In what is becoming more and more of an unfortunate trend for new sports games, the state of Madden 18 in its first weeks of release is in a bit of a rocky place. And that’s not even taking into account the hurricane impacting EA Tiburon’s studios in Florida that forced them to expedite the release of a patch this week.
Setting aside for the moment all of the issues the patch may or may not have rectified, Madden 18 is proving a little hard to get especially excited about after spending a couple of weeks playing the games thus far. Sure, it looks better than last year, but it hasn’t improved enough in its core mechanics to make this a benchmark release for the series. There are still some fundamental components (stagnant line play and poor recognition from defenders in coverage, for instance) that are noticeably lacking.
After spending most of my time so far playing Madden Ultimate Team, I’m both impressed and overwhelmed by the multitude of options within the mode. I don’t find it to be quite as easy to grasp and navigate as The Show’s Diamond Dynasty however, as upgrading sets can make for a lengthy and rather tedious process. Perhaps this is why the packs store so prominently features highly coveted items you have to shell out real money to purchase with no option of spending coins earned through the game on them instead.
It’s hard to say at this point which gameplay issues could be patched to satisfaction in the coming months, but it’s increasingly looking like a year where the introduction of the new Frostbite engine and modes like Longshot has come at the cost of any major improvements to the nitty gritty details of action on the gridiron.
I agree with Kevin about the core gameplay issues. It seems the only way to get somewhat realistic line play in CFM is to increase pass blocking sliders for the AI. The problem with that is now the only way you get sacks is with a blitz, and to further that problem, you’ll get a sack about 70 percent of the time you blitz. All this leads your linebackers and safeties leading your team in sacks, while your DEs end up with just a small handful. To continue with the gameplay legacy issues, there are still a ton of tackles for losses. There’s also no positional rotation which is another long-time legacy issue. Stat tracking in CFM continues to have the same calculation errors year after year such as fumble recoveries being doubled in simmed games.
Does the game play better than last year? It certainly does, but I can’t help but feel frustrated when such legacy issues go untouched.
Madden to me is quite bland on the CFM front overall — there are no storylines worth reading, and news coverage and stat overlays I find myself skipping past as they offer little to no substance. It’s just the same old story of a franchise experience taking a backseat.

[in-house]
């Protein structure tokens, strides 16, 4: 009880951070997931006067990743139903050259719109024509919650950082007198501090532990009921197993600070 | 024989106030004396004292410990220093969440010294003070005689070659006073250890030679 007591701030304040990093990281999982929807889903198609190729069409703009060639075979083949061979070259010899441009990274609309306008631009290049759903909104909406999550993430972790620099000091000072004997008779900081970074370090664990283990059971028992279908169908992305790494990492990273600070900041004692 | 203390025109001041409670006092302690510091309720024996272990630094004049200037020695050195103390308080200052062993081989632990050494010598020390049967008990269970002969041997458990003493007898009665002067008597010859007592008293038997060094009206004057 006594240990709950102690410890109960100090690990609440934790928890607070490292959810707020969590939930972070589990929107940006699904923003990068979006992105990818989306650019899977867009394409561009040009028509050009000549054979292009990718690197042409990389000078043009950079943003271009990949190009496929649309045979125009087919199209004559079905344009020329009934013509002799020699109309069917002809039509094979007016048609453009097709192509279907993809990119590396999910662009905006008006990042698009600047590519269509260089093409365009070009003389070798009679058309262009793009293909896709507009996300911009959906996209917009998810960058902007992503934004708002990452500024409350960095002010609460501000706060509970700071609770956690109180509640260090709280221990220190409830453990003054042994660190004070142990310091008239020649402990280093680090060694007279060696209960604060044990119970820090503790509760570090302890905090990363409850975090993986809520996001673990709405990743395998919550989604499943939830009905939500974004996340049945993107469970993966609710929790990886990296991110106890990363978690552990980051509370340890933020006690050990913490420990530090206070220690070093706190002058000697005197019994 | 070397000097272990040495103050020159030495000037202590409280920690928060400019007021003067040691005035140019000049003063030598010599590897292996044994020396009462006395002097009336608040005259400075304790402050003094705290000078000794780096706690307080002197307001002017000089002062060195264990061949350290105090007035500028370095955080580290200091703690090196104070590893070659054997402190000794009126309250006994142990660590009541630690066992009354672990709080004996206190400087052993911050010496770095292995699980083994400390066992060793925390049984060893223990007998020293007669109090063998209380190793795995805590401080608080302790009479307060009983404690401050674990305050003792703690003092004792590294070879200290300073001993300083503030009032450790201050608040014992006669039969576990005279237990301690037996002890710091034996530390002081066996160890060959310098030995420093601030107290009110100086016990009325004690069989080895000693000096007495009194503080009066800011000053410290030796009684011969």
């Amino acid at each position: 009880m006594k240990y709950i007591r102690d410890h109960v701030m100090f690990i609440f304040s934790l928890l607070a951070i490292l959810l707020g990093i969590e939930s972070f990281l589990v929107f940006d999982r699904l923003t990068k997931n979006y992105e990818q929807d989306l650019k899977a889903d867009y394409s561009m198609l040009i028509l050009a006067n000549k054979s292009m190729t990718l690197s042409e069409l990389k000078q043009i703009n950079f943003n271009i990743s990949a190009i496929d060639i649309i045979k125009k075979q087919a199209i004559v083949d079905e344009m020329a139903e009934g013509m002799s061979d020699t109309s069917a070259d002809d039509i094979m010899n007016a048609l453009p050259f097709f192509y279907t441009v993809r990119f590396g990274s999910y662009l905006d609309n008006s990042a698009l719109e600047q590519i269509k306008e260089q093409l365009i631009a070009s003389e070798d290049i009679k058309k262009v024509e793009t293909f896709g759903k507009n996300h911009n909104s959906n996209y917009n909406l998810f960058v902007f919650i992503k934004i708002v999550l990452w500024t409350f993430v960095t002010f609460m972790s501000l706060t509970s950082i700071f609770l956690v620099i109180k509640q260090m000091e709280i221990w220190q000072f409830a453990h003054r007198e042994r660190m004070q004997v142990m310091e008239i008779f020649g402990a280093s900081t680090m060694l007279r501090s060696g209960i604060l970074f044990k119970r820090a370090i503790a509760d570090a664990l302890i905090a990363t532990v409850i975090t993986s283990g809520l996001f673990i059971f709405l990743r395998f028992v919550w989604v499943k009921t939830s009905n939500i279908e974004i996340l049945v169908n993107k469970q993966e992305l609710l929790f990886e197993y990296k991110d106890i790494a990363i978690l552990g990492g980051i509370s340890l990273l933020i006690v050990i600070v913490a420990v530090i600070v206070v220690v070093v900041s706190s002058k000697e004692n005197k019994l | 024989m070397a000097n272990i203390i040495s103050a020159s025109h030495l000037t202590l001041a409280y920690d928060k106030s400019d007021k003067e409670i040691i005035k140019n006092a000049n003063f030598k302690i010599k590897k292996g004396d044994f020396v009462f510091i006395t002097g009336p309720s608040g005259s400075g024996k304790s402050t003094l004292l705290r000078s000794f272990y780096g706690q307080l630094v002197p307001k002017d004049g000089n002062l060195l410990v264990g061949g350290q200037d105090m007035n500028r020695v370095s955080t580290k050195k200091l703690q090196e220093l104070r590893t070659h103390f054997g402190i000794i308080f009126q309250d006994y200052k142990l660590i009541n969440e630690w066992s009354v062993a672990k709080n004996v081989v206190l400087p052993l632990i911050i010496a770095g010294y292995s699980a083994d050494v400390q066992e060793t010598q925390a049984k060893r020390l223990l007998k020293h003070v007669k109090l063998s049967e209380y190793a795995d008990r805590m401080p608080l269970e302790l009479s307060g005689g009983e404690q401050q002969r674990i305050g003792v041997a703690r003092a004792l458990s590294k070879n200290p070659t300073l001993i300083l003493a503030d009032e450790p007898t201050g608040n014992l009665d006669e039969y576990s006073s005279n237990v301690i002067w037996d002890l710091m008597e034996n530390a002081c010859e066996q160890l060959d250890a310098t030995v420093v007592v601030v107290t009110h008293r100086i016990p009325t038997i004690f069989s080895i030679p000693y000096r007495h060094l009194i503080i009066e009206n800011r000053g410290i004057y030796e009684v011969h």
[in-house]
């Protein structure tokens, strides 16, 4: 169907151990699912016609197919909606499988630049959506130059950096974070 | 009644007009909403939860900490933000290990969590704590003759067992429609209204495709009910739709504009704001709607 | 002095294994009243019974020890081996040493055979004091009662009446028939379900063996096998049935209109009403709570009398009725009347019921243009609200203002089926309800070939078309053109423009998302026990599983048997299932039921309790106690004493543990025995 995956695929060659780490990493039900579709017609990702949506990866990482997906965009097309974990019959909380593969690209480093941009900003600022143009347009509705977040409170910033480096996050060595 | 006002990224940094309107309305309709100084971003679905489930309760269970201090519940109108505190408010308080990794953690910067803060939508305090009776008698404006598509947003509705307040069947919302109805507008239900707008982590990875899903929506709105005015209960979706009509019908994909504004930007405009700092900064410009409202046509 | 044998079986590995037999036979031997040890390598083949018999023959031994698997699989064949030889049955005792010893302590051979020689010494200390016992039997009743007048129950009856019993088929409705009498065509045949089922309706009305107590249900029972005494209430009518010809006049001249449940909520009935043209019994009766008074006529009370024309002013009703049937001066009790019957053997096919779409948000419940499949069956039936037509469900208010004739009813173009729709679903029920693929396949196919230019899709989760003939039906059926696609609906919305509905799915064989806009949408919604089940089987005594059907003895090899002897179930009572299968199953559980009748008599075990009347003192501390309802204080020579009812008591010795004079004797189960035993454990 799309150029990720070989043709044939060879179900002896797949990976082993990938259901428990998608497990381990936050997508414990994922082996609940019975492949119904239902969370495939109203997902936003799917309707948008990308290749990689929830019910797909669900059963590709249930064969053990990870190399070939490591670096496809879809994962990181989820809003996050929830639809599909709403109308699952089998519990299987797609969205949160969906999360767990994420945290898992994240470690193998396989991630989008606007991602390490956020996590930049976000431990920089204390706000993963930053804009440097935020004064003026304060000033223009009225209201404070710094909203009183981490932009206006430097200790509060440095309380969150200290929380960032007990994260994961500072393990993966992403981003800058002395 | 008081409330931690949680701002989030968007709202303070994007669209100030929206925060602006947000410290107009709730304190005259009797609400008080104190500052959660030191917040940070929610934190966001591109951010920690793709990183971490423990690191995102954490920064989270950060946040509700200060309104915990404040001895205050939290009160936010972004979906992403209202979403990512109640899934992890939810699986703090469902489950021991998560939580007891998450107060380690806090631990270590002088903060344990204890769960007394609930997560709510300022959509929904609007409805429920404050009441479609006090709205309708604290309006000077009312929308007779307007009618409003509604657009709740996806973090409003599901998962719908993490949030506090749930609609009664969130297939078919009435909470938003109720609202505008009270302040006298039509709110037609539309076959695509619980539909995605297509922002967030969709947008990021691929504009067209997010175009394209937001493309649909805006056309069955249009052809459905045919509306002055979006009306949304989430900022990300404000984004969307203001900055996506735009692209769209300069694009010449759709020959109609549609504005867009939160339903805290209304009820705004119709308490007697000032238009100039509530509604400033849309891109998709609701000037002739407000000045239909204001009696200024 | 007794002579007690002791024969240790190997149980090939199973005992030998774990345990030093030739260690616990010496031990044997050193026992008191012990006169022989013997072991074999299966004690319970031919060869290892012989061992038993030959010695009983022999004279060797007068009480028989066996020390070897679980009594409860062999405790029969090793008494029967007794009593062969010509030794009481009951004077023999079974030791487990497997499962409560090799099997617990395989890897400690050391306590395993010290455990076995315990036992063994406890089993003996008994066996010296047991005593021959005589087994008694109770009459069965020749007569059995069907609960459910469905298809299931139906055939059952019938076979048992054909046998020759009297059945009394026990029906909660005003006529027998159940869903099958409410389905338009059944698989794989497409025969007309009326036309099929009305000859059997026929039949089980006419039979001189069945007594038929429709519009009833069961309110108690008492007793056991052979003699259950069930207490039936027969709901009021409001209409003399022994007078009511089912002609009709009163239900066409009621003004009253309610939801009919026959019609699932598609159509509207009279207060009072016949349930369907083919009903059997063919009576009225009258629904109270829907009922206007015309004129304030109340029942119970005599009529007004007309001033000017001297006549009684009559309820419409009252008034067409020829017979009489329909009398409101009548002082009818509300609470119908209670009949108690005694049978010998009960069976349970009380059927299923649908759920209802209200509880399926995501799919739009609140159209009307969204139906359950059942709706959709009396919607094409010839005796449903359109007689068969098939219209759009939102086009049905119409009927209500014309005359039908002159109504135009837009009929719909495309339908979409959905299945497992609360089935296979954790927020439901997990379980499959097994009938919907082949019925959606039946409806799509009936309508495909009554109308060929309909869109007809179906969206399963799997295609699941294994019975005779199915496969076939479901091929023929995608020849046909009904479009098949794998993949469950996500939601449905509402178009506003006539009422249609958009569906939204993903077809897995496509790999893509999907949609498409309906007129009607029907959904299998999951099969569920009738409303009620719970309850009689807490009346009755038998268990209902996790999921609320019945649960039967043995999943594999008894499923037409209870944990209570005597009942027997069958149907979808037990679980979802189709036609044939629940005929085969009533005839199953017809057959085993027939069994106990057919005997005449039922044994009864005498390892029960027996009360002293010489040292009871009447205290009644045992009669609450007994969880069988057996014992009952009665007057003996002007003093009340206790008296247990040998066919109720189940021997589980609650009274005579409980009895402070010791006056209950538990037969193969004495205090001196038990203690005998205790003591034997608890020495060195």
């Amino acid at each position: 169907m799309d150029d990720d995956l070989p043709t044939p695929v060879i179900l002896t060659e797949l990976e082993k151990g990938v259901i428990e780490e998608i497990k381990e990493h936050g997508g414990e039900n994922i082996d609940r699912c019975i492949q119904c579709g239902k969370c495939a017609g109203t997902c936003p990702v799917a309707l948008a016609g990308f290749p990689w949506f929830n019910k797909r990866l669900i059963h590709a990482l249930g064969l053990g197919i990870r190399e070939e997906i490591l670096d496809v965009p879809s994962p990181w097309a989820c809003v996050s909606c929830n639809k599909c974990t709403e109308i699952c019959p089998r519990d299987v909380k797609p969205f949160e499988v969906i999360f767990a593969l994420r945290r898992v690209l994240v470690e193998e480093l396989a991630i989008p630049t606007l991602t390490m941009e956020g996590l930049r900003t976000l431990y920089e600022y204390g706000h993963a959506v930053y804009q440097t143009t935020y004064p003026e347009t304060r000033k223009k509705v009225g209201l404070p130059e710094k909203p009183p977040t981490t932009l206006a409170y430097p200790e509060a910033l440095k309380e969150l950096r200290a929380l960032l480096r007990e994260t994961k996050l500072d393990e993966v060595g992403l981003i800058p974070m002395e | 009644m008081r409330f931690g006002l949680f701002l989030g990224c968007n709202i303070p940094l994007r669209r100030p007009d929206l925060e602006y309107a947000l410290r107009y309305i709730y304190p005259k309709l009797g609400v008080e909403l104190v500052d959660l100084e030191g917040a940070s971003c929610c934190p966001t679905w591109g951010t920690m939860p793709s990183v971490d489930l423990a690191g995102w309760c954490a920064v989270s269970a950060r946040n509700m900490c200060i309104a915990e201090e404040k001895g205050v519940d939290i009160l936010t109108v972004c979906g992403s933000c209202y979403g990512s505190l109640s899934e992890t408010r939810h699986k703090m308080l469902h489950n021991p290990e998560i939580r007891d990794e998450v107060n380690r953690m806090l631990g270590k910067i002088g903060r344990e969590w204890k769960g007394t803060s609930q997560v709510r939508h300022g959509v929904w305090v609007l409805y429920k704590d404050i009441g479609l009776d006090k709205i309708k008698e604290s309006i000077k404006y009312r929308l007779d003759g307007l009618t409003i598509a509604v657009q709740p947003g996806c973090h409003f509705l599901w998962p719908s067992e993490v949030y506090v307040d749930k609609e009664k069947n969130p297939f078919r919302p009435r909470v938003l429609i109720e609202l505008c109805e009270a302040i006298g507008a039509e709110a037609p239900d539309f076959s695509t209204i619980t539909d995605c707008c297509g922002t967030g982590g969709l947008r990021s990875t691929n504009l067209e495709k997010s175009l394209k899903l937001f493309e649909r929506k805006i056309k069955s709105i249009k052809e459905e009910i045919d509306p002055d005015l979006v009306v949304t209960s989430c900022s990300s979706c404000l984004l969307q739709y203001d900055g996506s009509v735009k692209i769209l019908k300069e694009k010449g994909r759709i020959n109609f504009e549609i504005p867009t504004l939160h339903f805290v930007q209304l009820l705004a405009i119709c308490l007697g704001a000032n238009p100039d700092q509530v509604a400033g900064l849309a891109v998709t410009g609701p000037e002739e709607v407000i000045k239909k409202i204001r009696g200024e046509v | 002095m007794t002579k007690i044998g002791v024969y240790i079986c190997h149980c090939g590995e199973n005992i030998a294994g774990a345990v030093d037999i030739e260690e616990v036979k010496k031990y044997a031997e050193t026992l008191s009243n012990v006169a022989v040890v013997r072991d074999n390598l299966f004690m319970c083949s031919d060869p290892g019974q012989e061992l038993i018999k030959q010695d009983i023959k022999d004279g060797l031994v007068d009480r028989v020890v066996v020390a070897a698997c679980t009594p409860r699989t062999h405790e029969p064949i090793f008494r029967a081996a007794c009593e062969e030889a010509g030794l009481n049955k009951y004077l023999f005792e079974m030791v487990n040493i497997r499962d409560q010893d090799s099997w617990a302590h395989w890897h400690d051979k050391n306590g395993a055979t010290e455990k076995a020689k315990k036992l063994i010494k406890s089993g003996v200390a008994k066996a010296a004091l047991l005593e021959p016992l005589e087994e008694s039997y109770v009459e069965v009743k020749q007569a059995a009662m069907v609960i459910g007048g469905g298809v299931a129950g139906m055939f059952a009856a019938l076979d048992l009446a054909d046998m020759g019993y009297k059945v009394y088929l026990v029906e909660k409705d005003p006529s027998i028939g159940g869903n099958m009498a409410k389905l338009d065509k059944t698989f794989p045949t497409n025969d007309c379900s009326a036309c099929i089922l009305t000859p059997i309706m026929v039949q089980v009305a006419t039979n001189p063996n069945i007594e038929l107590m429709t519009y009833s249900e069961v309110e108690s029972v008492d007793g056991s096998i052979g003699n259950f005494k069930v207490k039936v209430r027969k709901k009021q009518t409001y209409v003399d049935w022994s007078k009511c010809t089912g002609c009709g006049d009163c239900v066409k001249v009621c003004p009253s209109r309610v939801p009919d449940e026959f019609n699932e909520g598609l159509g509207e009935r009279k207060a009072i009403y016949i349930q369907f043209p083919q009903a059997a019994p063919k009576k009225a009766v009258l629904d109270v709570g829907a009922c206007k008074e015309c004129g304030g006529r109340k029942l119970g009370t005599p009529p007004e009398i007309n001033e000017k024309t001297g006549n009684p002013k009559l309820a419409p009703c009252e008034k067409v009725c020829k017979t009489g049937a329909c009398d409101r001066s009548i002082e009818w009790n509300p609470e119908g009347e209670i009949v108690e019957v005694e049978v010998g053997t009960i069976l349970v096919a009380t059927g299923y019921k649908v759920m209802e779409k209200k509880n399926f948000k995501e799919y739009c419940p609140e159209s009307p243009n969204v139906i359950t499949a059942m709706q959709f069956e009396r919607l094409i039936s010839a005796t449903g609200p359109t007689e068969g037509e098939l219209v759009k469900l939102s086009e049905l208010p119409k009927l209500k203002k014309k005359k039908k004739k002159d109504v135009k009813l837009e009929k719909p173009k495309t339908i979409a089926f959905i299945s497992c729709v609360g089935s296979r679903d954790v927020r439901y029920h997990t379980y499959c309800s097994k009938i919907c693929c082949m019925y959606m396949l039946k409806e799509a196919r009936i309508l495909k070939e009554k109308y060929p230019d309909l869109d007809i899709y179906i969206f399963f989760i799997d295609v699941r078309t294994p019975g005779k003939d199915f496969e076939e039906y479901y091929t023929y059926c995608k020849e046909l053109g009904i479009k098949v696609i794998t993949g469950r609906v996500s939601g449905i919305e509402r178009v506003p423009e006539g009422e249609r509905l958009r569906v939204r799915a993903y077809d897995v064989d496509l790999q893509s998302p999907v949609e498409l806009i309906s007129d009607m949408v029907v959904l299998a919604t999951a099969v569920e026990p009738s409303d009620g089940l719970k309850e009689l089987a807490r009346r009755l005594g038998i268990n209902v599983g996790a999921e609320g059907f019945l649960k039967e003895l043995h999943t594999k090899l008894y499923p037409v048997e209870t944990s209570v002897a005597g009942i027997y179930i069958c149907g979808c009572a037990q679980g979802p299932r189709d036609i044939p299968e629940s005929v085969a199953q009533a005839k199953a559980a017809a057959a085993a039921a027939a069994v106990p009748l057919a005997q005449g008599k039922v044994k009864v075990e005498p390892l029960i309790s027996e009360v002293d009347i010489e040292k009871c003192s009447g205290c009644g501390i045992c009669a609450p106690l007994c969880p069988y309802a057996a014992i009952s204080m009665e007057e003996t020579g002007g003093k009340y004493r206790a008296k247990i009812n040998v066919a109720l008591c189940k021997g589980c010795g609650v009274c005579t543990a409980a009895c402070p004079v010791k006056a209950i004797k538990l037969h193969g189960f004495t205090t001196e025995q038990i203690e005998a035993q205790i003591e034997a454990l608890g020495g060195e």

I did try some MUT, and I actually like their setup better than The Show, which I find to be very bulky and cumbersome. However, in playing MUT, it’s far too arcadey of an experience for me to enjoy.
Longshot is very well done, and I can only hope that elements of it find their way into CFM next year.
After having a few weeks with Madden 18, it’s very clear that the bulk of the development cycle went to Longshot. It is an admittedly good story and was far more entertaining than I had expected it to be. That being said, the development of Longshot definitely took away from the rest of the core experience. The switch to the Frostbite engine has certainly made the game a thing of beauty, but the looks are only skin deep.
CFM hasn’t been touched in any meaningful way. Old animations and odd clipping issues are still ever present. The ball is still lacking in physics, and incomplete passes tend to skip off of the turf like a rock on a pond. Funky interactions in blocking and in the tackling animations serve to remind us that there are still legacy issues that need to be worked out.
Not all is bad though. Madden Ultimate Team remains a deep and engaging mode for anyone who loves the card collector modes that are popular across sports titles. As Mike said, the MUT interface is a step up from MLB The Show. Where The Show has a clunky and bulky interface, Madden 18 has a central hub that labels everything clearly. Solos or Seasons, new players and veterans of the mode know exactly what to do and where to go. The action in MUT itself runs a bit more on the arcade side, but at its core it is still a whole lot of fun to play.
Overall, the difference between the three game styles (Sim, Competitive, and Arcade) is more subtle than expected, but it is there if you’re paying attention. Run blocking is vastly improved, with holes opening up and downfield blocks actually being picked up. Pass blocking is a bit of a mixed bag. Pockets form but only in the most rudimentary sense. Similarly, the WR/DB interactions are also fairly simple with it largely being a slightly more advanced version of rock, paper, scissors. Clearly, more work could be done in these areas.
Madden 18 is not a bad game by any stretch. It’s a fun game of football and any fan of the NFL would not be sorry for purchasing it. There is an initial wow factor when players first see what the Frostbite engine does to the visuals, but once that wears off we’re left with a game that is a solid game of NFL football, but not quite what I hoped for.